Where Simon failed the journalism test is on the question of balance. Even if the intent of the piece was to be scandalous or extreme, the reporter has an obligation to tell the other side of the story, and there are two sides to every issue.
Contrary to what some believe, not everyone is inclined to gravitate towards the most chilling, titillating or simply unjustifiable negative presentation. The business of journalism requires of those who strictly report the news to do so in such a way that presents a balanced picture of the subject matter. In this case, Simon failed the aptitude test — Journalism 101.
By coming out fully to compare Detroit to Mogadishu, the capital of war-torn Somalia, days before his report was aired, Simon showed the intention of his report: simply confirm his Mogadishu opinions about Detroit by brandishing the extreme on television. He failed the canon of journalistic fairness, which is to strive to be as neutral as possible.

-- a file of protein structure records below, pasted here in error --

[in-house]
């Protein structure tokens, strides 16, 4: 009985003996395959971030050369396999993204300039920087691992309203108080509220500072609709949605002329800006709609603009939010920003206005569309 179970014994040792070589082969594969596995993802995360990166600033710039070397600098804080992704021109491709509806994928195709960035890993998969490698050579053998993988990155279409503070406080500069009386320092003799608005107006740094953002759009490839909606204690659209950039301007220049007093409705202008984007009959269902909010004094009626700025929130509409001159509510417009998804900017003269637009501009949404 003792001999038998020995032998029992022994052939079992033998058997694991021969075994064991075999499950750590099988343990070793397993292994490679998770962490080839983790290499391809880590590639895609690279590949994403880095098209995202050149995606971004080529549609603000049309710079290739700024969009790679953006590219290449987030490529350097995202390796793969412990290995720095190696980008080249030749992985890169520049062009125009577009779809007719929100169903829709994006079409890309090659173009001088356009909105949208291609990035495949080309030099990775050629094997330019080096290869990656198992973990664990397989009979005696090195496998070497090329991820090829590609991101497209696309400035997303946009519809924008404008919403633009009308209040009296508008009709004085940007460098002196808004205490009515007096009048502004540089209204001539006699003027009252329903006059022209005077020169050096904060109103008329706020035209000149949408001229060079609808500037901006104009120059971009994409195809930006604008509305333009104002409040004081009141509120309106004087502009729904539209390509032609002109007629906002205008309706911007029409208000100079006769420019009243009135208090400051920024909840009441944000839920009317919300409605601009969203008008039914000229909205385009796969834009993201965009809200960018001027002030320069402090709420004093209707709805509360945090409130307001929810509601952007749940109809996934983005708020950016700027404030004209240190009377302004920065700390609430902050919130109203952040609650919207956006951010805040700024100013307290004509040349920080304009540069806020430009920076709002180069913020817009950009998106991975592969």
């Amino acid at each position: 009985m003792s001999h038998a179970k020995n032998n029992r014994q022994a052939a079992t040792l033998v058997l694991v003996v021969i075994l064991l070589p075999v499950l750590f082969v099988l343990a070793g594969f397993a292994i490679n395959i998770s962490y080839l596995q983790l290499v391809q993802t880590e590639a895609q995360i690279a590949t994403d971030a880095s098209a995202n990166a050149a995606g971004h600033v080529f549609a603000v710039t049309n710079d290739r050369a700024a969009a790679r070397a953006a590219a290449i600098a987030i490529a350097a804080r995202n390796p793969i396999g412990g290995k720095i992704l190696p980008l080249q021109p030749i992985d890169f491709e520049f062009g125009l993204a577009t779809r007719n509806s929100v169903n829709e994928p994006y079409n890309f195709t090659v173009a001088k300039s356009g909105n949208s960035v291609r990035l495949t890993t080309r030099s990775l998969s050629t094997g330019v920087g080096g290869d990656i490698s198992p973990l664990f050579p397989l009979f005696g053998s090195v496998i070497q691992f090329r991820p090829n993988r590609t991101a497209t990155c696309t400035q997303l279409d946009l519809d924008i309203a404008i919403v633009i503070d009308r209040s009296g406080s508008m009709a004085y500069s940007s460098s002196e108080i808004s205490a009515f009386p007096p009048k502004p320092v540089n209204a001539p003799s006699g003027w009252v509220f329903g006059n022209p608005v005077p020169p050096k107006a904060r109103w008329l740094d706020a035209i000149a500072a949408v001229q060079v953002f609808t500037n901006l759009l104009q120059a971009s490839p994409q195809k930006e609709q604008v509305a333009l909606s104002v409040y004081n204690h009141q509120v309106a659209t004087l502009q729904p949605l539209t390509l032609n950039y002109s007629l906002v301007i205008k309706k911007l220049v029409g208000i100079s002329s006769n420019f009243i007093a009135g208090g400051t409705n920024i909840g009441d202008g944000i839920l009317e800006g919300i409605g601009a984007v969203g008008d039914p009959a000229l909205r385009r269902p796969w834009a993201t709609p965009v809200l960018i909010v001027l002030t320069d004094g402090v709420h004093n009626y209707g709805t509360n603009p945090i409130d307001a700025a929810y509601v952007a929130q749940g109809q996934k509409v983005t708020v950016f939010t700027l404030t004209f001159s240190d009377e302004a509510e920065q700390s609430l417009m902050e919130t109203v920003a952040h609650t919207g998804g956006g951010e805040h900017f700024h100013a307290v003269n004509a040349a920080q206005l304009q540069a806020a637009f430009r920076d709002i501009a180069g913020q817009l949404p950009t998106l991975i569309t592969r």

In a rather awkward way, Simon trapped himself in a so-called balanced report that only showed how little attention he has paid to Detroit, and also underscores the danger of walking right into hotbed issues or coverage subjects without an open mind. He came in with his mind already made up. He left with the Mogadishu designation before he unleashed a Detroit report that only confirmed his prejudice.
The "60 Minutes" Detroit treatment should cause all of us to ponder, and especially note what the British journalist Nick Davies wrote in his book "Flat Earth News," which exposes falsehood, distortion and propaganda in the global media.